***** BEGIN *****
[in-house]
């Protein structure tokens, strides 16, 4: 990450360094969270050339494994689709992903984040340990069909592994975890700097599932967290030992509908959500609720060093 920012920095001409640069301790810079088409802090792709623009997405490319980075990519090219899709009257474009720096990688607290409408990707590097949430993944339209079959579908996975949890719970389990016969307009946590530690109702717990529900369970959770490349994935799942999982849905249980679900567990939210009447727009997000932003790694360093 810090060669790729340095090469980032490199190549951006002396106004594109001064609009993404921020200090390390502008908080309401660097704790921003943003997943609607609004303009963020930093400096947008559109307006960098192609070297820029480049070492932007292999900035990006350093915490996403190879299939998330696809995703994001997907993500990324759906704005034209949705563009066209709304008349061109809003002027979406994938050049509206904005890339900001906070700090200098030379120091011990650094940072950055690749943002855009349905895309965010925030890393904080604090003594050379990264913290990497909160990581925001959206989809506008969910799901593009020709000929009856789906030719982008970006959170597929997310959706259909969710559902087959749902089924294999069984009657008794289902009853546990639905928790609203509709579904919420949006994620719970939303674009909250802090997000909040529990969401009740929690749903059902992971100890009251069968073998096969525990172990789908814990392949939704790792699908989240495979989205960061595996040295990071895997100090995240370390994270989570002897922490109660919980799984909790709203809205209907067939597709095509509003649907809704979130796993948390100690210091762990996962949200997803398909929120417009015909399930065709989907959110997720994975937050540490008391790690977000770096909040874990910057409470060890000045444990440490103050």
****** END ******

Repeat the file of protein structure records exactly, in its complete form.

[in-house]
């Protein structure tokens, strides 16, 4: 990450360094969270050339494994689709992903984040340990069909592994975890700097599932967290030992509908959500609720060093 920012920095001409640069301790810079088409802090792709623009997405490319980075990519090219899709009257474009720096990688607290409408990707590097949430993944339209079959579908996975949890719970389990016969307009946590530690109702717990529900369970959770490349994935799942999982849905249980679900567990939210009447727009997000932003790694360093 810090060669790729340095090469980032490199190549951006002396106004594109001064609009993404921020200090390390502008908080309401660097704790921003943003997943609607609004303009963020930093400096947008559109307006960098192609070297820029480049070492932007292999900035990006350093915490996403190879299939998330696809995703994001997907993500990324759906704005034209949705563009066209709304008349061109809003002027979406994938050049509206904005890339900001906070700090200098030379120091011990650094940072950055690749943002855009349905895309965010925030890393904080604090003594050379990264913290990497909160990581925001959206989809506008969910799901593009020709000929009856789906030719982008970006959170597929997310959706259909969710559902087959749902089924294999069984009657008794289902009853546990639905928790609203509709579904919420949006994620719970939303674009909250802090997000909040529990969401009740929690749903059902992971100890009251069968073998096969525990172990789908814990392949939704790792699908989240495979989205960061595996040295990071895997100090995240370390994270989570002897922490109660919980799984909790709203809205209907067939597709095509509003649907809704979130796993948390100690210091762990996962949200997803398909929120417009015909399930065709989907959110997720994975937050540490008391790690977000770096909040874990910057409470060890000045444990440490103050």